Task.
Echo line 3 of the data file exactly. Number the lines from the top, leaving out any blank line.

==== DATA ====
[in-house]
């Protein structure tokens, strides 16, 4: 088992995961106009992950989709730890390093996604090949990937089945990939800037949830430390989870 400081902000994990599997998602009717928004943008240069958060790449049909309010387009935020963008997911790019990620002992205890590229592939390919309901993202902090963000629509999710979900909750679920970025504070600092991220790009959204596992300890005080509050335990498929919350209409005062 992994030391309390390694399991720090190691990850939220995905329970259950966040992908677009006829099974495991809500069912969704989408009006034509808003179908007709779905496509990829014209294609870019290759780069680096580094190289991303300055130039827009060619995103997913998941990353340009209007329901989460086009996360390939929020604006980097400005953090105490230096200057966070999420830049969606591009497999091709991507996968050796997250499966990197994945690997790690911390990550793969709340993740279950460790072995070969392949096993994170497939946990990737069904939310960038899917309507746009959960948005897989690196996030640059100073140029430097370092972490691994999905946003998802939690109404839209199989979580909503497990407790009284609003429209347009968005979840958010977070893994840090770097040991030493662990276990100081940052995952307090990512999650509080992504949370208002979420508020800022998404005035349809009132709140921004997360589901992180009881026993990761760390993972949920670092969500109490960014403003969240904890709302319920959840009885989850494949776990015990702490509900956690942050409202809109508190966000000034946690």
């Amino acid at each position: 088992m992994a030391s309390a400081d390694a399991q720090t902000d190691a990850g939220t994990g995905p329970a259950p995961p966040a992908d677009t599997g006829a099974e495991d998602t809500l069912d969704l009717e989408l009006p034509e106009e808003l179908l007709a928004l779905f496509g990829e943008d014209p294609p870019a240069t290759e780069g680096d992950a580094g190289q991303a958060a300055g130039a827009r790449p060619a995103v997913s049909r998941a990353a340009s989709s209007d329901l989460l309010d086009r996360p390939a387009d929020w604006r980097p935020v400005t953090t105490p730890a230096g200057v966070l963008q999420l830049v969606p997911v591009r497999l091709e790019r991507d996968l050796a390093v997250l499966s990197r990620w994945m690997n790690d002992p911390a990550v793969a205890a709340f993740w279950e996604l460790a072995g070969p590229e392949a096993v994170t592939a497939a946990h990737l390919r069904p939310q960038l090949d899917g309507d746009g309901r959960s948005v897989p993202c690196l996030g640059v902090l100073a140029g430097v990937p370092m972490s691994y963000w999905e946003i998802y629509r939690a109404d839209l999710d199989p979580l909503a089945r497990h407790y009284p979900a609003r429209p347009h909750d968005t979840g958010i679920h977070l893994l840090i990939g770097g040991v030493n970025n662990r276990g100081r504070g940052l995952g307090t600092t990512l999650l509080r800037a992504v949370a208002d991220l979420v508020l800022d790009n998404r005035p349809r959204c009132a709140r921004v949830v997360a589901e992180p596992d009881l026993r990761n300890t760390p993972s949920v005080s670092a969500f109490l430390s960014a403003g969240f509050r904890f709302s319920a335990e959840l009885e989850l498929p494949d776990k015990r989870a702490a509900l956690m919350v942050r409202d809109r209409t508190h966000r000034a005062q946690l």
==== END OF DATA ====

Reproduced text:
């Amino acid at each position: 088992m992994a030391s309390a400081d390694a399991q720090t902000d190691a990850g939220t994990g995905p329970a259950p995961p966040a992908d677009t599997g006829a099974e495991d998602t809500l069912d969704l009717e989408l009006p034509e106009e808003l179908l007709a928004l779905f496509g990829e943008d014209p294609p870019a240069t290759e780069g680096d992950a580094g190289q991303a958060a300055g130039a827009r790449p060619a995103v997913s049909r998941a990353a340009s989709s209007d329901l989460l309010d086009r996360p390939a387009d929020w604006r980097p935020v400005t953090t105490p730890a230096g200057v966070l963008q999420l830049v969606p997911v591009r497999l091709e790019r991507d996968l050796a390093v997250l499966s990197r990620w994945m690997n790690d002992p911390a990550v793969a205890a709340f993740w279950e996604l460790a072995g070969p590229e392949a096993v994170t592939a497939a946990h990737l390919r069904p939310q960038l090949d899917g309507d746009g309901r959960s948005v897989p993202c690196l996030g640059v902090l100073a140029g430097v990937p370092m972490s691994y963000w999905e946003i998802y629509r939690a109404d839209l999710d199989p979580l909503a089945r497990h407790y009284p979900a609003r429209p347009h909750d968005t979840g958010i679920h977070l893994l840090i990939g770097g040991v030493n970025n662990r276990g100081r504070g940052l995952g307090t600092t990512l999650l509080r800037a992504v949370a208002d991220l979420v508020l800022d790009n998404r005035p349809r959204c009132a709140r921004v949830v997360a589901e992180p596992d009881l026993r990761n300890t760390p993972s949920v005080s670092a969500f109490l430390s960014a403003g969240f509050r904890f709302s319920a335990e959840l009885e989850l498929p494949d776990k015990r989870a702490a509900l956690m919350v942050r409202d809109r209409t508190h966000r000034a005062q946690l």